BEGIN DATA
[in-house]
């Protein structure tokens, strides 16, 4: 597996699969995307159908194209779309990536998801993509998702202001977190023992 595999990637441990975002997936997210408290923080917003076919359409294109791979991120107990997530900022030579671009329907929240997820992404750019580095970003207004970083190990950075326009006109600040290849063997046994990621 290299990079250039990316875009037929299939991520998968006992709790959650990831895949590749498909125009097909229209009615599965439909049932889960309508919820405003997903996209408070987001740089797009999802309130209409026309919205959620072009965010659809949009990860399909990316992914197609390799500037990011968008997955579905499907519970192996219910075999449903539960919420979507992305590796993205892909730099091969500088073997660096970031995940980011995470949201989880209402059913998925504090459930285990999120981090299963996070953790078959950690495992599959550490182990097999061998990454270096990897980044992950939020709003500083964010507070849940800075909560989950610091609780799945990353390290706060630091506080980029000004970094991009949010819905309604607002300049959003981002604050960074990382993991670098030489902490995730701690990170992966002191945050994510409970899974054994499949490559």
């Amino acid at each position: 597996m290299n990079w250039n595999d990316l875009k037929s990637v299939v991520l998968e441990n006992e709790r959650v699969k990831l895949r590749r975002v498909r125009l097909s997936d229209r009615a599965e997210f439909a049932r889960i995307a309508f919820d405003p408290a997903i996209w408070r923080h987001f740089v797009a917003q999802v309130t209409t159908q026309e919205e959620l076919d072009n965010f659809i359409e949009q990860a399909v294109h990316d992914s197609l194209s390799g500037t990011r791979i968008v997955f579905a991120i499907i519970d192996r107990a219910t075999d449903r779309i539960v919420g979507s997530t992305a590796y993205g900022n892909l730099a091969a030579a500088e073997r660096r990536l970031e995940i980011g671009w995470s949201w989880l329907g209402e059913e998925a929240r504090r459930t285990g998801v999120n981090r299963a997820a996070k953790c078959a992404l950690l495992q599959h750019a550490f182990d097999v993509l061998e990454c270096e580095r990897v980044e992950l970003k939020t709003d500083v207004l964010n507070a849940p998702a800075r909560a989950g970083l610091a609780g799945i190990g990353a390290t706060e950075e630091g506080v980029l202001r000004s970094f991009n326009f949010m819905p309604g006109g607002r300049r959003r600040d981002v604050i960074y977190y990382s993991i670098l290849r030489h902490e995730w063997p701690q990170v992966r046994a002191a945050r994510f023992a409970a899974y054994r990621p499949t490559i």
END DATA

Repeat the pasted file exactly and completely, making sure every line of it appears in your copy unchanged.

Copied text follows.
[in-house]
């Protein structure tokens, strides 16, 4: 597996699969995307159908194209779309990536998801993509998702202001977190023992 595999990637441990975002997936997210408290923080917003076919359409294109791979991120107990997530900022030579671009329907929240997820992404750019580095970003207004970083190990950075326009006109600040290849063997046994990621 290299990079250039990316875009037929299939991520998968006992709790959650990831895949590749498909125009097909229209009615599965439909049932889960309508919820405003997903996209408070987001740089797009999802309130209409026309919205959620072009965010659809949009990860399909990316992914197609390799500037990011968008997955579905499907519970192996219910075999449903539960919420979507992305590796993205892909730099091969500088073997660096970031995940980011995470949201989880209402059913998925504090459930285990999120981090299963996070953790078959950690495992599959550490182990097999061998990454270096990897980044992950939020709003500083964010507070849940800075909560989950610091609780799945990353390290706060630091506080980029000004970094991009949010819905309604607002300049959003981002604050960074990382993991670098030489902490995730701690990170992966002191945050994510409970899974054994499949490559």
């Amino acid at each position: 597996m290299n990079w250039n595999d990316l875009k037929s990637v299939v991520l998968e441990n006992e709790r959650v699969k990831l895949r590749r975002v498909r125009l097909s997936d229209r009615a599965e997210f439909a049932r889960i995307a309508f919820d405003p408290a997903i996209w408070r923080h987001f740089v797009a917003q999802v309130t209409t159908q026309e919205e959620l076919d072009n965010f659809i359409e949009q990860a399909v294109h990316d992914s197609l194209s390799g500037t990011r791979i968008v997955f579905a991120i499907i519970d192996r107990a219910t075999d449903r779309i539960v919420g979507s997530t992305a590796y993205g900022n892909l730099a091969a030579a500088e073997r660096r990536l970031e995940i980011g671009w995470s949201w989880l329907g209402e059913e998925a929240r504090r459930t285990g998801v999120n981090r299963a997820a996070k953790c078959a992404l950690l495992q599959h750019a550490f182990d097999v993509l061998e990454c270096e580095r990897v980044e992950l970003k939020t709003d500083v207004l964010n507070a849940p998702a800075r909560a989950g970083l610091a609780g799945i190990g990353a390290t706060e950075e630091g506080v980029l202001r000004s970094f991009n326009f949010m819905p309604g006109g607002r300049r959003r600040d981002v604050i960074y977190y990382s993991i670098l290849r030489h902490e995730w063997p701690q990170v992966r046994a002191a945050r994510f023992a409970a899974y054994r990621p499949t490559i």